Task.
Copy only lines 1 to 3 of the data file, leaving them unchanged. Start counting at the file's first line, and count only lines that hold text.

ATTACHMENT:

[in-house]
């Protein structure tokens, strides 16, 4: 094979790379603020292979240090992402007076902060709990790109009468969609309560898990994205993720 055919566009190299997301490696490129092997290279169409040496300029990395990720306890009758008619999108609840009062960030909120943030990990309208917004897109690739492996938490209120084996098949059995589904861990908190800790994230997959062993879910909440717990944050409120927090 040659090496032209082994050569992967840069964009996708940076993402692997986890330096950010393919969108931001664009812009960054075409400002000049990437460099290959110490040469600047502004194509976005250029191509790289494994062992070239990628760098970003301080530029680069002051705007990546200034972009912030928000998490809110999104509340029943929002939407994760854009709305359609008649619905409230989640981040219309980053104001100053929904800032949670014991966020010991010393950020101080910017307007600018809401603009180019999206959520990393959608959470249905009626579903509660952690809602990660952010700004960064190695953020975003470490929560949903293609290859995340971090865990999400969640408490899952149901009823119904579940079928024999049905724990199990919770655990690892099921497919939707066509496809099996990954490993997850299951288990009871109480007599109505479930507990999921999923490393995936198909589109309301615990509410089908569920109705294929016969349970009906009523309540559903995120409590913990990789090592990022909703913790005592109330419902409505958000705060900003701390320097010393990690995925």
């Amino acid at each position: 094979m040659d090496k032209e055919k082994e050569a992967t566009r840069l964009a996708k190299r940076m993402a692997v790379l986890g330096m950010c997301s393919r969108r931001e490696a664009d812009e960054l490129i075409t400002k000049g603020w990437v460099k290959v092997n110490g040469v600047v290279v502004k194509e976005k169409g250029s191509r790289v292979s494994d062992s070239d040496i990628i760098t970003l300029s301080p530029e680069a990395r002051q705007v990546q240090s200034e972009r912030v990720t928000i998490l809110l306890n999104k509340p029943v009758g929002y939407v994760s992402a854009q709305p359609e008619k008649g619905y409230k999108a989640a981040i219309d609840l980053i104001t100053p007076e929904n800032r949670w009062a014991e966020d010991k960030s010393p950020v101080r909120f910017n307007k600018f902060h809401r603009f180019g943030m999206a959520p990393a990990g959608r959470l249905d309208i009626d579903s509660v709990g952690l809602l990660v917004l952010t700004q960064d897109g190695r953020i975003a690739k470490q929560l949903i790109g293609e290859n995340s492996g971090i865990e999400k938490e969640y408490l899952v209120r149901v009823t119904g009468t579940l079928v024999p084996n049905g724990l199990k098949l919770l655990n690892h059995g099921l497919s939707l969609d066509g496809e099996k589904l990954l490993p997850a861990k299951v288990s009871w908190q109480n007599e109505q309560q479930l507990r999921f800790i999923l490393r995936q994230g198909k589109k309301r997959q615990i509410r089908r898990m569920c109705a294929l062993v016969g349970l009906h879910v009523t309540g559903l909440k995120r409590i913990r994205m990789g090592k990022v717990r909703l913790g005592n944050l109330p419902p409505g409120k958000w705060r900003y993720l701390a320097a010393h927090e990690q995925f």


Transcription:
[in-house]
């Protein structure tokens, strides 16, 4: 094979790379603020292979240090992402007076902060709990790109009468969609309560898990994205993720 055919566009190299997301490696490129092997290279169409040496300029990395990720306890009758008619999108609840009062960030909120943030990990309208917004897109690739492996938490209120084996098949059995589904861990908190800790994230997959062993879910909440717990944050409120927090 040659090496032209082994050569992967840069964009996708940076993402692997986890330096950010393919969108931001664009812009960054075409400002000049990437460099290959110490040469600047502004194509976005250029191509790289494994062992070239990628760098970003301080530029680069002051705007990546200034972009912030928000998490809110999104509340029943929002939407994760854009709305359609008649619905409230989640981040219309980053104001100053929904800032949670014991966020010991010393950020101080910017307007600018809401603009180019999206959520990393959608959470249905009626579903509660952690809602990660952010700004960064190695953020975003470490929560949903293609290859995340971090865990999400969640408490899952149901009823119904579940079928024999049905724990199990919770655990690892099921497919939707066509496809099996990954490993997850299951288990009871109480007599109505479930507990999921999923490393995936198909589109309301615990509410089908569920109705294929016969349970009906009523309540559903995120409590913990990789090592990022909703913790005592109330419902409505958000705060900003701390320097010393990690995925």
């Amino acid at each position: 094979m040659d090496k032209e055919k082994e050569a992967t566009r840069l964009a996708k190299r940076m993402a692997v790379l986890g330096m950010c997301s393919r969108r931001e490696a664009d812009e960054l490129i075409t400002k000049g603020w990437v460099k290959v092997n110490g040469v600047v290279v502004k194509e976005k169409g250029s191509r790289v292979s494994d062992s070239d040496i990628i760098t970003l300029s301080p530029e680069a990395r002051q705007v990546q240090s200034e972009r912030v990720t928000i998490l809110l306890n999104k509340p029943v009758g929002y939407v994760s992402a854009q709305p359609e008619k008649g619905y409230k999108a989640a981040i219309d609840l980053i104001t100053p007076e929904n800032r949670w009062a014991e966020d010991k960030s010393p950020v101080r909120f910017n307007k600018f902060h809401r603009f180019g943030m999206a959520p990393a990990g959608r959470l249905d309208i009626d579903s509660v709990g952690l809602l990660v917004l952010t700004q960064d897109g190695r953020i975003a690739k470490q929560l949903i790109g293609e290859n995340s492996g971090i865990e999400k938490e969640y408490l899952v209120r149901v009823t119904g009468t579940l079928v024999p084996n049905g724990l199990k098949l919770l655990n690892h059995g099921l497919s939707l969609d066509g496809e099996k589904l990954l490993p997850a861990k299951v288990s009871w908190q109480n007599e109505q309560q479930l507990r999921f800790i999923l490393r995936q994230g198909k589109k309301r997959q615990i509410r089908r898990m569920c109705a294929l062993v016969g349970l009906h879910v009523t309540g559903l909440k995120r409590i913990r994205m990789g090592k990022v717990r909703l913790g005592n944050l109330p419902p409505g409120k958000w705060r900003y993720l701390a320097a010393h927090e990690q995925f």